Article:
3. Always, always use an external entity to provide an assessment. Get two or more, if necessary. Why? Sometimes a company's IT arm/department makes decisions based on their own job security and what would be really cool technology to have, instead of what makes the best sense from a company perspective. This is how so many companies end up with shelfware. (Shelfware is technology or hardware purchased but never installed because the business units don't understand the benefits.)
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Sunday, October 10, 2010

To CFOs: More IT Budget Considerations

More on technology and your small business' IT budget.

  • Where is the money allocated to your IT budget going? What kind of technology is available that will allow you to eliminate or significantly reduce your biggest technology cost?
  • Go through a design/planning stage for your information technology (IT) network. Decide what you want the network to achieve. Get with your executive and middle management teams and determine your list of needs and wants. You just may be surprised what's out there. You then want to make sure your technology is aligned with your business objectives.
  • Therefore, do NOT put your IT person in charge of this. Put your CFO in charge. IT directors are focused on what the IT needs of the business are, NOT what the business needs of the IT are. The CFO focuses on the business needs of the IT. When small businesses - actually all businesses - push the decision-making down to the execution level, the strategic component gets removed and a large portion of the software and hardware purchased becomes "shelfware". This means it sits on the shelf and is N
  • Moving operations? If you are moving soon, that is an optimal time to review your IT operations and your IT budget. Why carry around obsolete equipment you don't need? Why move a network that you've had to continually patch to make work. Consider remote hosting or other similar options.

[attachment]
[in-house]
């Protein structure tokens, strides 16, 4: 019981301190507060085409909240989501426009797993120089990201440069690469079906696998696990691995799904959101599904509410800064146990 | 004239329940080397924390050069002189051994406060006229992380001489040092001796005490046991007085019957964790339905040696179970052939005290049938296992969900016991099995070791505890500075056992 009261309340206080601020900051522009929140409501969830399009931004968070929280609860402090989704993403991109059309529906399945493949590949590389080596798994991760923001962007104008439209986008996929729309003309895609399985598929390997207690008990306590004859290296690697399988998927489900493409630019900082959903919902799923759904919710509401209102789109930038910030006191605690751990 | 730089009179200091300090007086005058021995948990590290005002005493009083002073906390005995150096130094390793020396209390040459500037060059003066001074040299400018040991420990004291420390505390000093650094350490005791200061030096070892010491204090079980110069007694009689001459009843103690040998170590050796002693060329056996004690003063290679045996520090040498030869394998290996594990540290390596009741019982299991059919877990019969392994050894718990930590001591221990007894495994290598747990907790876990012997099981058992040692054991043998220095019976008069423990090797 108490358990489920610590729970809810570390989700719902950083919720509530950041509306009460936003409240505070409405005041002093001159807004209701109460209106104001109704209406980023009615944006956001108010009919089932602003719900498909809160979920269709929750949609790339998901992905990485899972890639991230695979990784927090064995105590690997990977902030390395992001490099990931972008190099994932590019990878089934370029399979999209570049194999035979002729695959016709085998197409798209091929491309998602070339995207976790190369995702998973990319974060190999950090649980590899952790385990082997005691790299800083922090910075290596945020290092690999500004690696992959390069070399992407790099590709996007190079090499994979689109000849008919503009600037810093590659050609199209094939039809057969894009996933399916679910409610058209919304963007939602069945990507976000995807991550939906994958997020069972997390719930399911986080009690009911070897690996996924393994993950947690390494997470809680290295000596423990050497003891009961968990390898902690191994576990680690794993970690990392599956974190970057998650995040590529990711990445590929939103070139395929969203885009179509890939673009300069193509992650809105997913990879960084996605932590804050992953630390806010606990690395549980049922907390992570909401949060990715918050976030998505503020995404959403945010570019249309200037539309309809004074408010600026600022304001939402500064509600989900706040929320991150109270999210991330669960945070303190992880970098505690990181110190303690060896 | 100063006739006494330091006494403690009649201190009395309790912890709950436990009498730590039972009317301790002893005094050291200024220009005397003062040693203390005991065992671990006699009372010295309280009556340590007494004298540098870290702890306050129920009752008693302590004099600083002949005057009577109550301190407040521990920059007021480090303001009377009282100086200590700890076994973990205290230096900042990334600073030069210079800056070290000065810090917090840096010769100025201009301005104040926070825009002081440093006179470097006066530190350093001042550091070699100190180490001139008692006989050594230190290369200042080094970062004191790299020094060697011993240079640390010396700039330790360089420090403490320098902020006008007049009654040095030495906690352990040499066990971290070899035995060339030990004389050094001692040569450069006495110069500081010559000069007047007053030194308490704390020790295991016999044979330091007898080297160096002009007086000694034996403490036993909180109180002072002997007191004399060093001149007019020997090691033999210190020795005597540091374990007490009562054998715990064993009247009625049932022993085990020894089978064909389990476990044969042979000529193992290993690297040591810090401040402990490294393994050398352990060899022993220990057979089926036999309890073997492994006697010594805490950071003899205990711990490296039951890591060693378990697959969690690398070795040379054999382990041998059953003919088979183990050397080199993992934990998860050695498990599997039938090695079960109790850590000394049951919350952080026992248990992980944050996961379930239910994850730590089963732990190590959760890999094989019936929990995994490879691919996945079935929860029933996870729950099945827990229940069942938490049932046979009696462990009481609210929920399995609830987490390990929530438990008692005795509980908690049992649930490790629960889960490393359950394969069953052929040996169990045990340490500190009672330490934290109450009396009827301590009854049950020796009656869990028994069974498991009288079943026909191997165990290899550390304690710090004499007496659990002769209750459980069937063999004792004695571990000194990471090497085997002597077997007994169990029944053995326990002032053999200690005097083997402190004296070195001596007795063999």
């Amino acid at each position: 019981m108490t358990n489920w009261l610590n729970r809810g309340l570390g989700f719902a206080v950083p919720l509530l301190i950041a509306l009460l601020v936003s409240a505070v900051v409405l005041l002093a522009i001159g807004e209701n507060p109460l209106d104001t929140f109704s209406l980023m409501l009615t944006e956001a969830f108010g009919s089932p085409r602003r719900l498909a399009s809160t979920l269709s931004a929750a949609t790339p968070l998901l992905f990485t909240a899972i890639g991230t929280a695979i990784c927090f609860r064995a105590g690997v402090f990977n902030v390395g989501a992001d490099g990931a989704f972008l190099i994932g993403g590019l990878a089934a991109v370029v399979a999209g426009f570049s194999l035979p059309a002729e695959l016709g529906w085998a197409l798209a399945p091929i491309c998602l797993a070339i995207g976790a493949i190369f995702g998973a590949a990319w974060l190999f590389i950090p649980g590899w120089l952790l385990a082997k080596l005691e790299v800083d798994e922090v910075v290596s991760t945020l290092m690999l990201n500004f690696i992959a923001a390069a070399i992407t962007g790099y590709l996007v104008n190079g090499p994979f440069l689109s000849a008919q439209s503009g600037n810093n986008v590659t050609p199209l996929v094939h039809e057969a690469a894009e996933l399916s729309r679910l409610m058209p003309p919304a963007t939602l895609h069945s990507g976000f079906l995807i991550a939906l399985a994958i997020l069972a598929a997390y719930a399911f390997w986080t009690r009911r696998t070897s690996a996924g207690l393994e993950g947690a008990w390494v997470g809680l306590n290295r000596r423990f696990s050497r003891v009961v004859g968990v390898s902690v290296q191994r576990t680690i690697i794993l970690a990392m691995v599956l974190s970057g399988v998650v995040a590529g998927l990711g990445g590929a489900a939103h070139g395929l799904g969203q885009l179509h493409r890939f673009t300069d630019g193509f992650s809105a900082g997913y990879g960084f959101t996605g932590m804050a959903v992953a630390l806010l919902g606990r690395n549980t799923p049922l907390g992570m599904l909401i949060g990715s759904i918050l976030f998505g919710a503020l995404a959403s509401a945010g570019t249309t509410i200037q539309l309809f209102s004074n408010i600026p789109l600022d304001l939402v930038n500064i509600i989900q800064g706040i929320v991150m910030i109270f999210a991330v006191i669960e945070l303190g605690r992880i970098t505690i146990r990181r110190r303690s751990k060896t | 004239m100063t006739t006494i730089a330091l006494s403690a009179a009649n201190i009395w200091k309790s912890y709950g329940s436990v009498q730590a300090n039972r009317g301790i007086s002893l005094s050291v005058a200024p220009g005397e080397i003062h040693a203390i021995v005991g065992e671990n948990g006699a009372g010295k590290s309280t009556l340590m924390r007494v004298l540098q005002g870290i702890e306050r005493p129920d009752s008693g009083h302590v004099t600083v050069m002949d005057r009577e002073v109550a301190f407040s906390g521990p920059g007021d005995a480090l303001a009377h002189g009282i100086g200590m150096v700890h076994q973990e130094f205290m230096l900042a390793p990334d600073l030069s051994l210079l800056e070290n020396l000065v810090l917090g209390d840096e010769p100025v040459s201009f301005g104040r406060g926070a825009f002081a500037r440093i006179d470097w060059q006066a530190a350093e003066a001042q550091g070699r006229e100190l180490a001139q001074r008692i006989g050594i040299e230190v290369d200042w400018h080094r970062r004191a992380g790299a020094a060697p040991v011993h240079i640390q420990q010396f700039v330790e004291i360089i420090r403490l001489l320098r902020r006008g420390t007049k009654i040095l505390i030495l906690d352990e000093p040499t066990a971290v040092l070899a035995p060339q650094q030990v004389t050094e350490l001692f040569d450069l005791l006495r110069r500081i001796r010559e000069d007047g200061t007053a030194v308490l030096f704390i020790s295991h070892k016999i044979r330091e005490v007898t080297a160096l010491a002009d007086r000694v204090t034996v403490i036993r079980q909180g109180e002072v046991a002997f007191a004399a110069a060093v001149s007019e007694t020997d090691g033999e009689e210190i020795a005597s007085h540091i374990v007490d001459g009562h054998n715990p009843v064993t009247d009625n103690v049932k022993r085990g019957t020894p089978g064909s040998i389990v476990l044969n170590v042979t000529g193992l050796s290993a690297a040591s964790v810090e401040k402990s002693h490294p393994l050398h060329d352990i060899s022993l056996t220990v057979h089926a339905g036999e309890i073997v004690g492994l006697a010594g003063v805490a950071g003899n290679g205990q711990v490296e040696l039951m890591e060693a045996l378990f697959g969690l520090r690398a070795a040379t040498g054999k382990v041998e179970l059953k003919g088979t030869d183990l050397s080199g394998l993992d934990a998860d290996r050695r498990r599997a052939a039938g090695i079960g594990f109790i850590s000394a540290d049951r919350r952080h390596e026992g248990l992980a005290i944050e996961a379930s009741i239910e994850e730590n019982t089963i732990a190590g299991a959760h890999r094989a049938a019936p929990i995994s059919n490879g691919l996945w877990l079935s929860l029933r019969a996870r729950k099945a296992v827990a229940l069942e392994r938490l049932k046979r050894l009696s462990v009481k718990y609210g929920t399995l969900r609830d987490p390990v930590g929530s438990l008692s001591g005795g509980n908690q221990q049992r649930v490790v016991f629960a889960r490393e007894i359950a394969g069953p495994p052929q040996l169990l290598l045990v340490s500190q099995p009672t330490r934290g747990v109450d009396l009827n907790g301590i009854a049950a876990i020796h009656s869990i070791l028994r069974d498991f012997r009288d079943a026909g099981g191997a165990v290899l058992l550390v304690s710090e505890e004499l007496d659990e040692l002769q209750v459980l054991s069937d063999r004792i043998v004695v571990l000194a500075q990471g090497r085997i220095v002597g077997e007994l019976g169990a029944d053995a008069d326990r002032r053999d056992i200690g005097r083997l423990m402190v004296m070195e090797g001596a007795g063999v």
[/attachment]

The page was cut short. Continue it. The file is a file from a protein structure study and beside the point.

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Monday, October 4, 2010

A Time Out from Finance

I do consistently find myself in awe of technology. Through technology, we have turned the oven into the microwave, the telephone into the fax & cell phone, & the radio into an I-Pod.

But there just isn't a good substitute for plain old communication. People like to feel needed. They like to know their opinions are valued. It makes them feel like their contributions are worthy. And there is no better place for communicating a person's worthiness than the work place.

In one company I was with I took the employees to lunch in small groups. I sat in front of a spreadsheet & checkbook (I was the CFO) most of the day so it was important for me to make real contact with our staff. I wanted to pick their brains, hear their opinions, and get their thoughts first hand. I didn't want them to know me only by the signature on their pay-checks. And since I was also in charge of strategy, my belief is you sometimes get the best input from going straight to the source. (Something I learned early on in my initial career as engineer.)

They made excellent suggestions I wouldn't have thought interested them like MORE meetings! What?! Who would have thought employees would want more meetings?! But they did & their reasoning was not unfounded: they thought meeting as a team a couple of times a month would facilitate communication. This was that company's year to streamline communication so I was on board with communication facilitation and was thrilled the staff was too!

So, yes, we could all log into a video conference call & chat remotely from our homes, but it wouldn't come close to the face to face interaction. Human contact & interaction builds relationships & strengthens the team.

I'm a numbers person. But I'm also responsible for strategy. If I create great strategy & don't get the team's buy-in, I'm proving I'm smart but highly ineffective. I need to consider other's ideas and incorporate them into that strategy. Sometimes as a member of the executive management team, it's hard for people to come to see me so I go to them. As a business owner, the same applies to you.

It's important that I keep my pulse on what's happening with the staff members, get crucial feedback & input from them, & use it to make the technology induced workplace a successful people place too.

Until next time . . .